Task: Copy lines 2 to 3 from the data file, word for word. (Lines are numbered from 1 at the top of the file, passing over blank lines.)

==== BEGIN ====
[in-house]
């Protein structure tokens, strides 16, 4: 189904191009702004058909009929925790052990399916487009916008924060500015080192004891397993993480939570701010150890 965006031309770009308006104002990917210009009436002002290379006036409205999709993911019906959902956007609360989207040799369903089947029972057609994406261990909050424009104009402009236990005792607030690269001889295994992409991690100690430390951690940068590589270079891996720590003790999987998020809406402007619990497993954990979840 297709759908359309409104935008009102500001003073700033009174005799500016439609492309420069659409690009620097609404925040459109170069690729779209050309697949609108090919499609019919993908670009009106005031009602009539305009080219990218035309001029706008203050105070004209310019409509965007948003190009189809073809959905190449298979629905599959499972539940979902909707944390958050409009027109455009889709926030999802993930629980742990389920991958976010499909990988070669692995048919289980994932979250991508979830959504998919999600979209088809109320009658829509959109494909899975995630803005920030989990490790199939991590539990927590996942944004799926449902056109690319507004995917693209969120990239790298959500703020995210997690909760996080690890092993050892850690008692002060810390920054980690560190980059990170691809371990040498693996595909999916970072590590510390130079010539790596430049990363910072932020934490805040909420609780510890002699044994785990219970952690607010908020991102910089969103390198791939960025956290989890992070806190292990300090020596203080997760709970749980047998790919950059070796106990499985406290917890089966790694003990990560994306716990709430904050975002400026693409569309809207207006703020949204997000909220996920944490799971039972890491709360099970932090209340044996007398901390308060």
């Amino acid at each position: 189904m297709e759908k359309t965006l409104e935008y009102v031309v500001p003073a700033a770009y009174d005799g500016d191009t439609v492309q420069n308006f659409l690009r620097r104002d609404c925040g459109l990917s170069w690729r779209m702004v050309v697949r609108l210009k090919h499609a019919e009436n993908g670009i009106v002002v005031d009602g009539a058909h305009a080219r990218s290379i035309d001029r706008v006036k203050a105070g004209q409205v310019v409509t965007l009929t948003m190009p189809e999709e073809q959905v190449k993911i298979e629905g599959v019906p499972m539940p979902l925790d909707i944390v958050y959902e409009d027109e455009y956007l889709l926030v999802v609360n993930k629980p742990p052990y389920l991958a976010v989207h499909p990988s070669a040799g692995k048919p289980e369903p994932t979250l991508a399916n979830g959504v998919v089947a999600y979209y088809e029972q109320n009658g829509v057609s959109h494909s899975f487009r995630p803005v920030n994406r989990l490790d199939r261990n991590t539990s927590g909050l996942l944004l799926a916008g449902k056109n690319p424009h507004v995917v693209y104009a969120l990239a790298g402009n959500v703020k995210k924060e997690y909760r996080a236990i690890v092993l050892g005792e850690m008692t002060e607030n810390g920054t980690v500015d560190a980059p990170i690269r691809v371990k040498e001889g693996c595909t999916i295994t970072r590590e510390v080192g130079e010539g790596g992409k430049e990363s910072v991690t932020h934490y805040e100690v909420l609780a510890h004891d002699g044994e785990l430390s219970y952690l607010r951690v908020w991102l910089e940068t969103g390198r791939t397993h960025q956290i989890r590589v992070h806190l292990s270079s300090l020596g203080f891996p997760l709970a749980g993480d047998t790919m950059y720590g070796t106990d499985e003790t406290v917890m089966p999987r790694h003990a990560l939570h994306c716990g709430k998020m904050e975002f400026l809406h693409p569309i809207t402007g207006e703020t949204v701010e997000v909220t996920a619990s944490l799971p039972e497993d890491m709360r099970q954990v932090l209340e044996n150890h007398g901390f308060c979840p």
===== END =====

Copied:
């Protein structure tokens, strides 16, 4: 189904191009702004058909009929925790052990399916487009916008924060500015080192004891397993993480939570701010150890 965006031309770009308006104002990917210009009436002002290379006036409205999709993911019906959902956007609360989207040799369903089947029972057609994406261990909050424009104009402009236990005792607030690269001889295994992409991690100690430390951690940068590589270079891996720590003790999987998020809406402007619990497993954990979840 297709759908359309409104935008009102500001003073700033009174005799500016439609492309420069659409690009620097609404925040459109170069690729779209050309697949609108090919499609019919993908670009009106005031009602009539305009080219990218035309001029706008203050105070004209310019409509965007948003190009189809073809959905190449298979629905599959499972539940979902909707944390958050409009027109455009889709926030999802993930629980742990389920991958976010499909990988070669692995048919289980994932979250991508979830959504998919999600979209088809109320009658829509959109494909899975995630803005920030989990490790199939991590539990927590996942944004799926449902056109690319507004995917693209969120990239790298959500703020995210997690909760996080690890092993050892850690008692002060810390920054980690560190980059990170691809371990040498693996595909999916970072590590510390130079010539790596430049990363910072932020934490805040909420609780510890002699044994785990219970952690607010908020991102910089969103390198791939960025956290989890992070806190292990300090020596203080997760709970749980047998790919950059070796106990499985406290917890089966790694003990990560994306716990709430904050975002400026693409569309809207207006703020949204997000909220996920944490799971039972890491709360099970932090209340044996007398901390308060």
């Amino acid at each position: 189904m297709e759908k359309t965006l409104e935008y009102v031309v500001p003073a700033a770009y009174d005799g500016d191009t439609v492309q420069n308006f659409l690009r620097r104002d609404c925040g459109l990917s170069w690729r779209m702004v050309v697949r609108l210009k090919h499609a019919e009436n993908g670009i009106v002002v005031d009602g009539a058909h305009a080219r990218s290379i035309d001029r706008v006036k203050a105070g004209q409205v310019v409509t965007l009929t948003m190009p189809e999709e073809q959905v190449k993911i298979e629905g599959v019906p499972m539940p979902l925790d909707i944390v958050y959902e409009d027109e455009y956007l889709l926030v999802v609360n993930k629980p742990p052990y389920l991958a976010v989207h499909p990988s070669a040799g692995k048919p289980e369903p994932t979250l991508a399916n979830g959504v998919v089947a999600y979209y088809e029972q109320n009658g829509v057609s959109h494909s899975f487009r995630p803005v920030n994406r989990l490790d199939r261990n991590t539990s927590g909050l996942l944004l799926a916008g449902k056109n690319p424009h507004v995917v693209y104009a969120l990239a790298g402009n959500v703020k995210k924060e997690y909760r996080a236990i690890v092993l050892g005792e850690m008692t002060e607030n810390g920054t980690v500015d560190a980059p990170i690269r691809v371990k040498e001889g693996c595909t999916i295994t970072r590590e510390v080192g130079e010539g790596g992409k430049e990363s910072v991690t932020h934490y805040e100690v909420l609780a510890h004891d002699g044994e785990l430390s219970y952690l607010r951690v908020w991102l910089e940068t969103g390198r791939t397993h960025q956290i989890r590589v992070h806190l292990s270079s300090l020596g203080f891996p997760l709970a749980g993480d047998t790919m950059y720590g070796t106990d499985e003790t406290v917890m089966p999987r790694h003990a990560l939570h994306c716990g709430k998020m904050e975002f400026l809406h693409p569309i809207t402007g207006e703020t949204v701010e997000v909220t996920a619990s944490l799971p039972e497993d890491m709360r099970q954990v932090l209340e044996n150890h007398g901390f308060c979840p």